Food safety investigations: a simple guide for businesses

Green apple on a white background

While the vast majority of businesses strive for excellence in food safety, things can go wrong – a busy week can lead to staff ignoring parts of the cleaning schedule, a decaying building can see a small colony of mice arriving overnight, or a rogue member of staff can neglect to follow basic procedures. If the worst happens and an investigation is instigated, how can the future and the reputation of the business be protected?

Responsibilities of businesses for food safety

All food businesses, from hot dog vans to major food manufacturers, must be registered with a relevant local authority and must comply with the Food Safety Act 1990 Food Hygiene (England) Regulations 2006 Regulation (EC) 852/2004. A number of other regulations may also apply, depending on the type of business.

Birmingham City Council has some excellent resources on its website (as do most other local authorities) in relation to hygiene requirements for food businesses.

Any complaints about contamination, rodent infestation, poisoning or other hygiene or safety matters can result in an investigation, typically carried out by food safety inspectors, who are employed by local authorities and have the power to carry out unannounced inspections of premises.

What to expect during a food safety investigation

Where inspectors find a problem, the first thing they will often do is serve a prohibition notice to temporarily close the business, combined with an improvement notice requiring certain work to be completed before the business can re-open. In most cases, this work should be completed as quickly as possible so that the business can reopen without delay.

There will usually also be a list of further work that should be completed by a certain date. This is often the more expensive type of work, for example replacing counters, fridges, or even roofs. It is usually possible to negotiate both about the nature of the work required, and the timescales for finishing it. It is usually helpful to instruct a solicitor to carry out these negotiations – a few hours of a solicitor’s time may help to save your business many thousands of pounds.

Occasionally, prohibition notices are incorrectly or unlawfully imposed. If you think this has happened to you, please contact us straight away, as they can be challenged if acted upon quickly enough.

Once any immediate problems are resolved, there will usually be a full investigation, during which investigators will thoroughly scrutinise every aspect of your operating procedures. Generally speaking, it is wise to cooperate with the food safety officers – all records should be provided, and access granted to all areas of the business. However, no staff or management should agree to be interviewed under caution without a solicitor present, as doing so could risk liability for the business and individuals.

Potential outcomes of a food safety investigation

If inspectors are satisfied that no food safety breach has occurred, or that any breach has been rectified and that no harm has been caused, an investigation may end with no further action being taken.

However, it is important to be aware that even small oversights or gaps in procedures can lead to a prosecution. In serious cases, this action may include criminal charges – these can apply even to those who are not involved in the day-to-day running of the business.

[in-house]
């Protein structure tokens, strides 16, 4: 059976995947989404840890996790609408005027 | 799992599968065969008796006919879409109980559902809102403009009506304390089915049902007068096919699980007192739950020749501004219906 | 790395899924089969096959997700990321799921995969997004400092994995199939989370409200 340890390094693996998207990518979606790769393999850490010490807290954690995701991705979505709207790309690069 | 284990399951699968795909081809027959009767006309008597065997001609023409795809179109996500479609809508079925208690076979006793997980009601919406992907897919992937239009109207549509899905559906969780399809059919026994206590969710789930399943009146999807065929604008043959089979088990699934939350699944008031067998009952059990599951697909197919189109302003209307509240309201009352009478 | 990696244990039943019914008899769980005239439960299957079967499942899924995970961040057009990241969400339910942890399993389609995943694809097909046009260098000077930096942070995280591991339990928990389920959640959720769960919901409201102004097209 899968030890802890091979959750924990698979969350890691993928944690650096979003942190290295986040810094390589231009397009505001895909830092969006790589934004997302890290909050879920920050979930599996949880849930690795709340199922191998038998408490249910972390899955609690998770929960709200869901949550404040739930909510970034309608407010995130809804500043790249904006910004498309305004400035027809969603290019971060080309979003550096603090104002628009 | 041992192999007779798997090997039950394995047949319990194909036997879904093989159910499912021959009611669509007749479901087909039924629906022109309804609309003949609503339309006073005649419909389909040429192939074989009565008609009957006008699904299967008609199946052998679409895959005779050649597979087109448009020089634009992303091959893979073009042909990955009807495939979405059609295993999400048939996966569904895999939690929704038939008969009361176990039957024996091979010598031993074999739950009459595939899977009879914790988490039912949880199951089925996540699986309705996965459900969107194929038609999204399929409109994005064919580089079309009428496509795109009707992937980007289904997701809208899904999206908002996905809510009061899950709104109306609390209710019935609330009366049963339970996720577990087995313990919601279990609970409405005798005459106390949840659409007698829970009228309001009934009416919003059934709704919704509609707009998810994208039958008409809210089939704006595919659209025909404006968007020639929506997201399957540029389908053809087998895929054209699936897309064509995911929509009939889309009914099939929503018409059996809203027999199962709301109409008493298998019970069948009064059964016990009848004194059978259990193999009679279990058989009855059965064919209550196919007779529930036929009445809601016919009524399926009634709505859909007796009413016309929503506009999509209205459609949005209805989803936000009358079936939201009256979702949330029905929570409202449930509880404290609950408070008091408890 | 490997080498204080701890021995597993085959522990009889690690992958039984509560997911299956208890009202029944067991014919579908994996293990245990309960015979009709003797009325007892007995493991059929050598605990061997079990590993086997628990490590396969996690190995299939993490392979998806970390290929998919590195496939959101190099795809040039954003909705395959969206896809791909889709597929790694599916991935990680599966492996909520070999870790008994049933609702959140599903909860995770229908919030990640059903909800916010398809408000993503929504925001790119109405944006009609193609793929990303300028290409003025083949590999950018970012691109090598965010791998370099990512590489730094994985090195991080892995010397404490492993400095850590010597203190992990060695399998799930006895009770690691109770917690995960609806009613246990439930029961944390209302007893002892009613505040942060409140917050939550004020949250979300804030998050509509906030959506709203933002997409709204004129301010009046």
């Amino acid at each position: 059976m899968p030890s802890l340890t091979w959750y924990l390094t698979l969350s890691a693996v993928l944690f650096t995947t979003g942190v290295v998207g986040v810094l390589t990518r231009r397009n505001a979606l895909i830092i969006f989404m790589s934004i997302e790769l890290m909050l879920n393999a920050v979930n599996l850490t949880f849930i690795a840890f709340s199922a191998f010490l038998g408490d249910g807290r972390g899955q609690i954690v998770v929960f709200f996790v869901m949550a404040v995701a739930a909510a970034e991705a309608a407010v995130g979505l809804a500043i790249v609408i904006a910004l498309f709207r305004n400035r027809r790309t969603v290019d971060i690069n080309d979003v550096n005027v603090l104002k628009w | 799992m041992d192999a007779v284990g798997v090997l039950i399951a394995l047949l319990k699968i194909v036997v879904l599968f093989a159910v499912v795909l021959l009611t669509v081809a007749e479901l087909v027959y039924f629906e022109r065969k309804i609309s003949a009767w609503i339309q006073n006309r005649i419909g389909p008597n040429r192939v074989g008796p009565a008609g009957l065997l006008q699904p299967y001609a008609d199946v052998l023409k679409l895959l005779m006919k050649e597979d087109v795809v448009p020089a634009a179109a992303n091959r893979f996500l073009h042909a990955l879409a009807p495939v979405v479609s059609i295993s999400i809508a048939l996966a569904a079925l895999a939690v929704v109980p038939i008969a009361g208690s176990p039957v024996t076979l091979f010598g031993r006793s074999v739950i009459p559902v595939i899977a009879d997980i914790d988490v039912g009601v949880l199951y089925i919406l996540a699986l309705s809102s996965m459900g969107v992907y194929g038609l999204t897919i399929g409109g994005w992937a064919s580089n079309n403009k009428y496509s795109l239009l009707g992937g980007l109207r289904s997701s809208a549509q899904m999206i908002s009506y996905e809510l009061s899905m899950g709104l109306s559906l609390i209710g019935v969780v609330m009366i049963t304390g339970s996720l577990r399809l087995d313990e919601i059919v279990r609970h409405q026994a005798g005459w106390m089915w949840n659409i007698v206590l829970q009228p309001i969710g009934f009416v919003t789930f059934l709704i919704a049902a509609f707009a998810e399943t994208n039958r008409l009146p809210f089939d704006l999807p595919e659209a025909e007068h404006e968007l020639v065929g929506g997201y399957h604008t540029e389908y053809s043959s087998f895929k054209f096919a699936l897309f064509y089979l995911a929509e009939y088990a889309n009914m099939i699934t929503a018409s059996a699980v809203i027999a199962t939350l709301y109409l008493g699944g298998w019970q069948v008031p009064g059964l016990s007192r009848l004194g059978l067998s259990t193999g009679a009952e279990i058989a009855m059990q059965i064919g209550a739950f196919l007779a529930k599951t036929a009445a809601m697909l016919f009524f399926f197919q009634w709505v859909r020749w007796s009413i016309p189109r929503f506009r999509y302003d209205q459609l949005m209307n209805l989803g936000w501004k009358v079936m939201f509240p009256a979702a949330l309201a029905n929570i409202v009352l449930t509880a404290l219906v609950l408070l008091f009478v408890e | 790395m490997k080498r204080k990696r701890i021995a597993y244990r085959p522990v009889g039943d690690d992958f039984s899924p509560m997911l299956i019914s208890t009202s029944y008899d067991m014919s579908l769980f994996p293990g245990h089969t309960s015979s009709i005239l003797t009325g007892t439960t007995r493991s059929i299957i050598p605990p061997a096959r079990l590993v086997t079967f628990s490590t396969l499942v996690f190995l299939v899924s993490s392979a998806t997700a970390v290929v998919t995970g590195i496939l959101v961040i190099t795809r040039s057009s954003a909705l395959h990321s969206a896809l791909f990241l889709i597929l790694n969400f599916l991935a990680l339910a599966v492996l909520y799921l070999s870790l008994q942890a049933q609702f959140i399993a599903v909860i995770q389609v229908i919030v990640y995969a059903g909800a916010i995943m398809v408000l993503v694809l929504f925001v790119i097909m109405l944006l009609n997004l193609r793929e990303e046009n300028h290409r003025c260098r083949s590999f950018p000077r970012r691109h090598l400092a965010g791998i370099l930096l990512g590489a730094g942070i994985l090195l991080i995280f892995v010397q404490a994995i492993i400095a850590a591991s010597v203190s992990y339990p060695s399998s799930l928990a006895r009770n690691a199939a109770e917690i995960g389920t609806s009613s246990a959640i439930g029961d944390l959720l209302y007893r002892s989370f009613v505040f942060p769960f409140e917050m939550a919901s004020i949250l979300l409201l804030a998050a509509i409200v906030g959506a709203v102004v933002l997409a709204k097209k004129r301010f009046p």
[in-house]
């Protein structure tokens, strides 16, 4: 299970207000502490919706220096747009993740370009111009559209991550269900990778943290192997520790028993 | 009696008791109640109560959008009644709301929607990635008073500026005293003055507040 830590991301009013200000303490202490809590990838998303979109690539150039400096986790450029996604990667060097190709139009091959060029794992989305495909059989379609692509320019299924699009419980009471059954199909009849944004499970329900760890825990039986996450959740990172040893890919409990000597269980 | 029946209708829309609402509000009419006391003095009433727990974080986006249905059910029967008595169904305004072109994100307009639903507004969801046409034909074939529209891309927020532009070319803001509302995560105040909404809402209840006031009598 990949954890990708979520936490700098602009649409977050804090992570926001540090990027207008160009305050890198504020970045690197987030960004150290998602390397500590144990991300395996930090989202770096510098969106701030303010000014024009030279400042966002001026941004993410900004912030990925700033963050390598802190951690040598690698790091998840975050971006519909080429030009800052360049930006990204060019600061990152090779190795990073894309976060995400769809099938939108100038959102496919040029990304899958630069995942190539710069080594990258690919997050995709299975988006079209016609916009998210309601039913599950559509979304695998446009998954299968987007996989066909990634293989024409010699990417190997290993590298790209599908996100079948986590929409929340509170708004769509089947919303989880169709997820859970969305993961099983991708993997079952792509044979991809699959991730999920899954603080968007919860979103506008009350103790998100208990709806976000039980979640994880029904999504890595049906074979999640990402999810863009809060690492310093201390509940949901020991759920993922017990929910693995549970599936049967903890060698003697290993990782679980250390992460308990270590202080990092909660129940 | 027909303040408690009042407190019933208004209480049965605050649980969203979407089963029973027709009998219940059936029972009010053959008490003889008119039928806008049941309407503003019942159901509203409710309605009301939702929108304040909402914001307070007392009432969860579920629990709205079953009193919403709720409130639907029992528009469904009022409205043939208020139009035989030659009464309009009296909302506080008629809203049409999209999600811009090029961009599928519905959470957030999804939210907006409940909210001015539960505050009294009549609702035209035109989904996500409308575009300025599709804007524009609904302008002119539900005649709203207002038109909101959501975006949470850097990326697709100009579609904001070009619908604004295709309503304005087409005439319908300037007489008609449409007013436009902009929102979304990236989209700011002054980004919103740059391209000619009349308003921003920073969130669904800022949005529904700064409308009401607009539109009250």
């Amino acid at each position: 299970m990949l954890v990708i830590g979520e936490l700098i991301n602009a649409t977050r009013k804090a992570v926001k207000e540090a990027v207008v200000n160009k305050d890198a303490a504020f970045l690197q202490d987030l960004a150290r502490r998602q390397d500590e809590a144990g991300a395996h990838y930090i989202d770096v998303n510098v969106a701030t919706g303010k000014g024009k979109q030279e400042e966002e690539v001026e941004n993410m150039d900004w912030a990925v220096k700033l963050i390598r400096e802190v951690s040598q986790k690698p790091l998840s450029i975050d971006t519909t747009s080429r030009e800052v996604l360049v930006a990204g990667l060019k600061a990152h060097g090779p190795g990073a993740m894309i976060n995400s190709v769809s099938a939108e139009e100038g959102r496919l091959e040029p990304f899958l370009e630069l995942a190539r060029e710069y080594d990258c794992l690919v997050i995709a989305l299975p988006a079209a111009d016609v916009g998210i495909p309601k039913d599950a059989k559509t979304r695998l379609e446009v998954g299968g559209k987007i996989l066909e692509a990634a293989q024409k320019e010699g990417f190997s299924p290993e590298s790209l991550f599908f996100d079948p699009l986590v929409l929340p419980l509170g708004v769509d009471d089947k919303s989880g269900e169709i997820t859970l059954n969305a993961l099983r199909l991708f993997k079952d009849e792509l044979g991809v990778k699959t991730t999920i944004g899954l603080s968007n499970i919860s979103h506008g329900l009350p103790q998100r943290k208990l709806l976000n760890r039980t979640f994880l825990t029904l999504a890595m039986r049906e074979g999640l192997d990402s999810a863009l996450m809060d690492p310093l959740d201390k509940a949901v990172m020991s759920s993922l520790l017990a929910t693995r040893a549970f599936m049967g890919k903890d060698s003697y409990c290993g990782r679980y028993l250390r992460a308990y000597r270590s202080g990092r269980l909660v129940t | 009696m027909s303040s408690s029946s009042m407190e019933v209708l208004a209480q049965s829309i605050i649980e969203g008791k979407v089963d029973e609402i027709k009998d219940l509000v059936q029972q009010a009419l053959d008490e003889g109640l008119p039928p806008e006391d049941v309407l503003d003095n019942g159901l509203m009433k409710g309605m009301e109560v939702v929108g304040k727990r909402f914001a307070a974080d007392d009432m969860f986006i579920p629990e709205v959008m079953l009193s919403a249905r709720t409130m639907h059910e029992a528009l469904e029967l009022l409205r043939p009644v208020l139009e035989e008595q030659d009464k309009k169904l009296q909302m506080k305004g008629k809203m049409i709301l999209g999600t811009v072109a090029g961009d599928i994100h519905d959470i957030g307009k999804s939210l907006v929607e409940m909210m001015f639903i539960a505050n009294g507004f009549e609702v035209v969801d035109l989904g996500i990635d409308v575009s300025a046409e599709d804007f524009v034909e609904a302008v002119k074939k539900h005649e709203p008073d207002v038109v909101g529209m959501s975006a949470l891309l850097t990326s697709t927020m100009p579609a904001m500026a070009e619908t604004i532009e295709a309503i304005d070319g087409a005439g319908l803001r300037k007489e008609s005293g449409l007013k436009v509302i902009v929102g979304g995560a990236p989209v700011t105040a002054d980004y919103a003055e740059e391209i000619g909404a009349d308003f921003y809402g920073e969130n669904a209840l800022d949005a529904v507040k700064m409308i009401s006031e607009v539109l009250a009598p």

For example, in 2016, business owner Mohammed Khalique Zaman was convicted of “gross negligence manslaughter” (in addition to several breaches of of food safety requirements) and sent to prison for six years, after a customer at one of his restaurants died as a result of the mis-handling by restaurant staff of a deadly peanut allergy. Mr Zaman, who was highly experienced in the industry, was convicted despite not having been involved in preparing the food or serving the customer.

Any food safety case involving a prosecution (criminal or otherwise) is likely to attract some press interest. Even if a business is going to plead guilty, it is vital that the mitigation be presented carefully, as there are effectively two audiences – the magistrates or judge who will impose the fine, and the potential customers of the business who will read the press reports. It is absolutely crucial that the business presents its case in a way that satisfies both of these audiences that it has learnt its lessons, and has put measures in place to prevent problems happening again.

How we can help during a food safety investigation

At Regan Peggs Solicitors, we have extensive experience with all aspects of food safety law. Should you find your business under investigation, we can help you in a number of ways:

  • We can help you to minimise any closure period, by negotiating with the relevant officers about which of the items listed in the improvement notice must be completed before you can re-open and which can be carried out in the following weeks or months.
  • We can be present at any formal interviews with directors or members of staff, in order to protect them and your business.
  • If some fault is found, we may be able to persuade the prosecutors to issue a caution rather than prosecute at court.
  • If a prosecution is brought, we can provide you with a robust defence and deal with the extensive paperwork involved.
  • Should your case attract press attention, we can help you to avoid adverse publicity and minimise reputational damage to your business.

Contact us today for a no-strings chat about your case, or request a callback and we’ll be in touch as soon as we can.